Redeem has been popular with companies that have big truck fleets but are trying to lower their carbon footprints. Shipper UPS, for example, ordered 170 million gallon-equivalents of Redeem in 2019. Clean Energy Fuels has also been successful in introducing its fuels to trucks serving the Port of Los Angeles. A recently announced RNG partnership with oil major Chevron sent Clean Energy's stock price upward. But this green energy specialist still has plenty of room to run, now that the market for clean transportation fuel seems to finally be taking off. 

DAN Price to CFO Per Share (TTM) Chart

All three of these picks are trading at much lower valuations than Tesla. DAN Price to CFO Per Share (TTM) data by YCharts.

An unconventional automotive pick

Lee Samaha (3M): The industrial conglomerate might not strike you as being the most obvious of automotive related stocks, but the industry is one of the key swing factors in its revenue and earnings prospects. As such, 3M stock offers a good, and relatively safe, way to gain exposure to an improving automotive market in 2021. Throw in a 3.6% dividend yield and the fact that the stock trades on 18.2 times estimated free cash flow in 2020, and 3M is a good option for value-oriented investors.

3M's exposure to the automotive market is indicated in the table below. The business groups with heavy exposure to the automotive markets were reasonable for 57% of the $995 million year-over-year decline in revenue. 3M's automotive businesses tend to be tied to production, and the COVID-19-related automotive plant shutdowns led 3M to disappoint investors in the second quarter.

3M Business Group Revenue

Q2 2020

Q2 2019

Change

Automotive aftermarket

$203 million

$304 million

($101) million

Industrial adhesives and tapes

$552 million

$674 million

($122) million 

Advanced materials

$236 million

$331 million

($95) million

Automotive and aerospace

$268 million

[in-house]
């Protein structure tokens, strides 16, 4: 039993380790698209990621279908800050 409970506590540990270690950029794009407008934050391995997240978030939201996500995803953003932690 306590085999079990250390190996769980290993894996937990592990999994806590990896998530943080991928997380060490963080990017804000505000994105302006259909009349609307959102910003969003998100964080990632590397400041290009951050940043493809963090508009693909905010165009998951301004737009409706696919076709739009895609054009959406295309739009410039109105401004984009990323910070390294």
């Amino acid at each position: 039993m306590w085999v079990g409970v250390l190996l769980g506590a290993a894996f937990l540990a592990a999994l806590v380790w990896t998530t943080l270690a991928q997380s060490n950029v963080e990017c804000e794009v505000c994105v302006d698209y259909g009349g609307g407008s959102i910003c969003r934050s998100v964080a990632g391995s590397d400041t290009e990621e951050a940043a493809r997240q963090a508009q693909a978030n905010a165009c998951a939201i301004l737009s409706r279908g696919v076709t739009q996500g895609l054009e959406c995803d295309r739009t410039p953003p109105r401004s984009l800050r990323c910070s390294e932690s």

$478 million

($210) million

Transportation safety

$222 million

$265 million

($43) million

Total

$7,176 million

$8,171 million

($995) million

Data source: 3M presentations.

That said, automotive production is expected to improve strongly in 2021 and 3M is likely to be a beneficiary. In addition, it's worth noting the highly unusual nature of the COVID-19-inspired recession. There wasn't any kind of graduated decline, so 3M's customers are highly likely to have been carrying an elevated level of inventory (relative to what second-quarter sales would be). As such, it might take a quarter or two before customers start to replenish inventory, and when they do, the snapback in orders could be sharp.

Meanwhile, 3M's management told investors that it was seeing a broad-based improvement in sales as it started the third quarter. In addition, it also appears to be regaining pricing power with its products -- selling prices increased 0.5% in the second quarter, even as the company suffered a 12.2% decline in year-over-year sales. Finally, management continues to reposition the company as it tries to return to its former glories. 

All told, 3M still has a lot of work ahead to convince investors it's back on the right track, but on a risk/reward basis it looks like a good value.

This article represents the opinion of the writer, who may disagree with the “official” recommendation position of a Motley Fool premium advisory service. We’re motley! Questioning an investing thesis -- even one of our own -- helps us all think critically about investing and make decisions that help us become smarter, happier, and richer.